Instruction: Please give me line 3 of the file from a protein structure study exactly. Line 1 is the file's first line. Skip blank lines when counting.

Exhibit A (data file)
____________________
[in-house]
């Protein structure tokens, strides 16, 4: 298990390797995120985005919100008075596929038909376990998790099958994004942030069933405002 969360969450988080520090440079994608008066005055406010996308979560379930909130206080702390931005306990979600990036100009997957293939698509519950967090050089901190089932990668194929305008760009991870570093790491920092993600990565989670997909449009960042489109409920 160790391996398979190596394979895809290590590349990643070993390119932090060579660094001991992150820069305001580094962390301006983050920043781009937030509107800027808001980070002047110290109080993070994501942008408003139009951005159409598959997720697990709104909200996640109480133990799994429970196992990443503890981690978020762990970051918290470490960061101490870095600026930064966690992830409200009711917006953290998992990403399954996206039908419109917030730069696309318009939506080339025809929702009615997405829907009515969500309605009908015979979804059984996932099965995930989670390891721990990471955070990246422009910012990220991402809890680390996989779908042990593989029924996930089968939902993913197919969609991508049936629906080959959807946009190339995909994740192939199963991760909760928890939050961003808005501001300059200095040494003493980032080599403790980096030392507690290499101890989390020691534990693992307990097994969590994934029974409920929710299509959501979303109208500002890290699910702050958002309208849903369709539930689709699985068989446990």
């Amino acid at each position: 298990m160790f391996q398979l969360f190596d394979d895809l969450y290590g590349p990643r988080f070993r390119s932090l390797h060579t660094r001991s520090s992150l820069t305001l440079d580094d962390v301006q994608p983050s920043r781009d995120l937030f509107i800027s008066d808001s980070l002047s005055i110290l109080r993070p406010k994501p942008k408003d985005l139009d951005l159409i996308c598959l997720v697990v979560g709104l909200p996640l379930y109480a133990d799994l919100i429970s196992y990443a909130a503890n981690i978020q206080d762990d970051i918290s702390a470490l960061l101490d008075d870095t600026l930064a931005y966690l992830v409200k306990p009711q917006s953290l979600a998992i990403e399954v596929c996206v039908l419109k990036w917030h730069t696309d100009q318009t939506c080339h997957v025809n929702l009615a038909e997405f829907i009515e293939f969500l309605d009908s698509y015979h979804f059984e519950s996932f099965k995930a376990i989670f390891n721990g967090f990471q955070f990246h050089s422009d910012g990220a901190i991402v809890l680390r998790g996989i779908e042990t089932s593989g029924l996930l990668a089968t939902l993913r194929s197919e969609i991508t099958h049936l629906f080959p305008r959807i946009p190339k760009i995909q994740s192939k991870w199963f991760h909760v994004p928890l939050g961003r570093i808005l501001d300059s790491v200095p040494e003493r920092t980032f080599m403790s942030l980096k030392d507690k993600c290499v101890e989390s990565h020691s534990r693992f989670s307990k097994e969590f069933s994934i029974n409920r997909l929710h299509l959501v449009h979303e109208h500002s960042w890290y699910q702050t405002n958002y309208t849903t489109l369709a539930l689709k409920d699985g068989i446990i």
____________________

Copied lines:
């Amino acid at each position: 298990m160790f391996q398979l969360f190596d394979d895809l969450y290590g590349p990643r988080f070993r390119s932090l390797h060579t660094r001991s520090s992150l820069t305001l440079d580094d962390v301006q994608p983050s920043r781009d995120l937030f509107i800027s008066d808001s980070l002047s005055i110290l109080r993070p406010k994501p942008k408003d985005l139009d951005l159409i996308c598959l997720v697990v979560g709104l909200p996640l379930y109480a133990d799994l919100i429970s196992y990443a909130a503890n981690i978020q206080d762990d970051i918290s702390a470490l960061l101490d008075d870095t600026l930064a931005y966690l992830v409200k306990p009711q917006s953290l979600a998992i990403e399954v596929c996206v039908l419109k990036w917030h730069t696309d100009q318009t939506c080339h997957v025809n929702l009615a038909e997405f829907i009515e293939f969500l309605d009908s698509y015979h979804f059984e519950s996932f099965k995930a376990i989670f390891n721990g967090f990471q955070f990246h050089s422009d910012g990220a901190i991402v809890l680390r998790g996989i779908e042990t089932s593989g029924l996930l990668a089968t939902l993913r194929s197919e969609i991508t099958h049936l629906f080959p305008r959807i946009p190339k760009i995909q994740s192939k991870w199963f991760h909760v994004p928890l939050g961003r570093i808005l501001d300059s790491v200095p040494e003493r920092t980032f080599m403790s942030l980096k030392d507690k993600c290499v101890e989390s990565h020691s534990r693992f989670s307990k097994e969590f069933s994934i029974n409920r997909l929710h299509l959501v449009h979303e109208h500002s960042w890290y699910q702050t405002n958002y309208t849903t489109l369709a539930l689709k409920d699985g068989i446990i």